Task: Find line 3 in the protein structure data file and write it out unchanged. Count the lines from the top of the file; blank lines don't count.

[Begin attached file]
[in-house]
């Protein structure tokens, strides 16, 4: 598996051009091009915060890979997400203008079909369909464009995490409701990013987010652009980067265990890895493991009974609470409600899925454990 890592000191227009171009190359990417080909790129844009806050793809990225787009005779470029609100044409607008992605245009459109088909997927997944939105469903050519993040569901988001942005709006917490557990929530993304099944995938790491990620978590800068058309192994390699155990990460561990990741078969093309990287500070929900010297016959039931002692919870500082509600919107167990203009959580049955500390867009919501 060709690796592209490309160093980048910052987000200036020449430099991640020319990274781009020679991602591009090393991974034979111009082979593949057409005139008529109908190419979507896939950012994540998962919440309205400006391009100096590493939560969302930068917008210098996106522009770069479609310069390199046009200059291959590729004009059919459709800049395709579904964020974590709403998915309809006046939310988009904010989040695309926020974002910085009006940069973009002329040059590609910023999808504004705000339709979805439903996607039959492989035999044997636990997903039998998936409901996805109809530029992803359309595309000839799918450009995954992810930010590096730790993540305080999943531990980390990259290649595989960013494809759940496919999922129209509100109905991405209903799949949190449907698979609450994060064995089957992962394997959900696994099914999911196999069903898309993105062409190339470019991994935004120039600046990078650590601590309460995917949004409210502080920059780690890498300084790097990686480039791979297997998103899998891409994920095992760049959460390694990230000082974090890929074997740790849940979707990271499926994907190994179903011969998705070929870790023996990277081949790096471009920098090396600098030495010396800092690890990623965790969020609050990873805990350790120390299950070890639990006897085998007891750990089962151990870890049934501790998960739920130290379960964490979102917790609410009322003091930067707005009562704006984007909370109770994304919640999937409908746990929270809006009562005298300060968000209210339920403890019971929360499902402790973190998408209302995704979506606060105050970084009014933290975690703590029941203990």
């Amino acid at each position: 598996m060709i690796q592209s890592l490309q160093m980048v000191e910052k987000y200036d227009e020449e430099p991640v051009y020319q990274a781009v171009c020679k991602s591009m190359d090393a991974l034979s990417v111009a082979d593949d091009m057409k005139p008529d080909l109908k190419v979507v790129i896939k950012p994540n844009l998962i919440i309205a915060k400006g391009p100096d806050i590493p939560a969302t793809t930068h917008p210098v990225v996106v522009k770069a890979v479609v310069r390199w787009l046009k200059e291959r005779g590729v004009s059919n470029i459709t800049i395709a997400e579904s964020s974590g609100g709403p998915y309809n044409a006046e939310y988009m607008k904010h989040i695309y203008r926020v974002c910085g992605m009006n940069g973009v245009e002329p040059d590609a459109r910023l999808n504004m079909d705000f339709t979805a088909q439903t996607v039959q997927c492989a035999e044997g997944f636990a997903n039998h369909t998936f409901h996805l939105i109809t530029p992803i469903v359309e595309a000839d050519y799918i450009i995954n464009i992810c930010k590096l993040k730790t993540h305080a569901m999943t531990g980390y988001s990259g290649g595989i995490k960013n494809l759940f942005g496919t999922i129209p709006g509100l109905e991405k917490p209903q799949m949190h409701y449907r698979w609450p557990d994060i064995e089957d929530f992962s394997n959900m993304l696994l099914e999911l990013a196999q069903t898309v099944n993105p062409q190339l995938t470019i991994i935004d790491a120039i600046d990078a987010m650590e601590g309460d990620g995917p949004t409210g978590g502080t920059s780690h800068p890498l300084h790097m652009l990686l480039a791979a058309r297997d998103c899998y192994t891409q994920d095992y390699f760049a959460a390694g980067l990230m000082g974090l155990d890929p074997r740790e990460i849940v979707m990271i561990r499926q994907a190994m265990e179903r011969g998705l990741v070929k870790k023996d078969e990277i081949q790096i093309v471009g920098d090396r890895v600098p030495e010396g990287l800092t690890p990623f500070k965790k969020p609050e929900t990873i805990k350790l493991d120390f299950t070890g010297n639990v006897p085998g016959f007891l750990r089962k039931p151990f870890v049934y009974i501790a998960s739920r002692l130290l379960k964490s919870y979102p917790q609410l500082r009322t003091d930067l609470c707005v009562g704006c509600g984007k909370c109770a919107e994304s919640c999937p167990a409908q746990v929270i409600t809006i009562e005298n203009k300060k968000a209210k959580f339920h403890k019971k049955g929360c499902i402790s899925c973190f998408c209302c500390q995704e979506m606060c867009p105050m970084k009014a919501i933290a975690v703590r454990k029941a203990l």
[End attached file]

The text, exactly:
């Amino acid at each position: 598996m060709i690796q592209s890592l490309q160093m980048v000191e910052k987000y200036d227009e020449e430099p991640v051009y020319q990274a781009v171009c020679k991602s591009m190359d090393a991974l034979s990417v111009a082979d593949d091009m057409k005139p008529d080909l109908k190419v979507v790129i896939k950012p994540n844009l998962i919440i309205a915060k400006g391009p100096d806050i590493p939560a969302t793809t930068h917008p210098v990225v996106v522009k770069a890979v479609v310069r390199w787009l046009k200059e291959r005779g590729v004009s059919n470029i459709t800049i395709a997400e579904s964020s974590g609100g709403p998915y309809n044409a006046e939310y988009m607008k904010h989040i695309y203008r926020v974002c910085g992605m009006n940069g973009v245009e002329p040059d590609a459109r910023l999808n504004m079909d705000f339709t979805a088909q439903t996607v039959q997927c492989a035999e044997g997944f636990a997903n039998h369909t998936f409901h996805l939105i109809t530029p992803i469903v359309e595309a000839d050519y799918i450009i995954n464009i992810c930010k590096l993040k730790t993540h305080a569901m999943t531990g980390y988001s990259g290649g595989i995490k960013n494809l759940f942005g496919t999922i129209p709006g509100l109905e991405k917490p209903q799949m949190h409701y449907r698979w609450p557990d994060i064995e089957d929530f992962s394997n959900m993304l696994l099914e999911l990013a196999q069903t898309v099944n993105p062409q190339l995938t470019i991994i935004d790491a120039i600046d990078a987010m650590e601590g309460d990620g995917p949004t409210g978590g502080t920059s780690h800068p890498l300084h790097m652009l990686l480039a791979a058309r297997d998103c899998y192994t891409q994920d095992y390699f760049a959460a390694g980067l990230m000082g974090l155990d890929p074997r740790e990460i849940v979707m990271i561990r499926q994907a190994m265990e179903r011969g998705l990741v070929k870790k023996d078969e990277i081949q790096i093309v471009g920098d090396r890895v600098p030495e010396g990287l800092t690890p990623f500070k965790k969020p609050e929900t990873i805990k350790l493991d120390f299950t070890g010297n639990v006897p085998g016959f007891l750990r089962k039931p151990f870890v049934y009974i501790a998960s739920r002692l130290l379960k964490s919870y979102p917790q609410l500082r009322t003091d930067l609470c707005v009562g704006c509600g984007k909370c109770a919107e994304s919640c999937p167990a409908q746990v929270i409600t809006i009562e005298n203009k300060k968000a209210k959580f339920h403890k019971k049955g929360c499902i402790s899925c973190f998408c209302c500390q995704e979506m606060c867009p105050m970084k009014a919501i933290a975690v703590r454990k029941a203990l």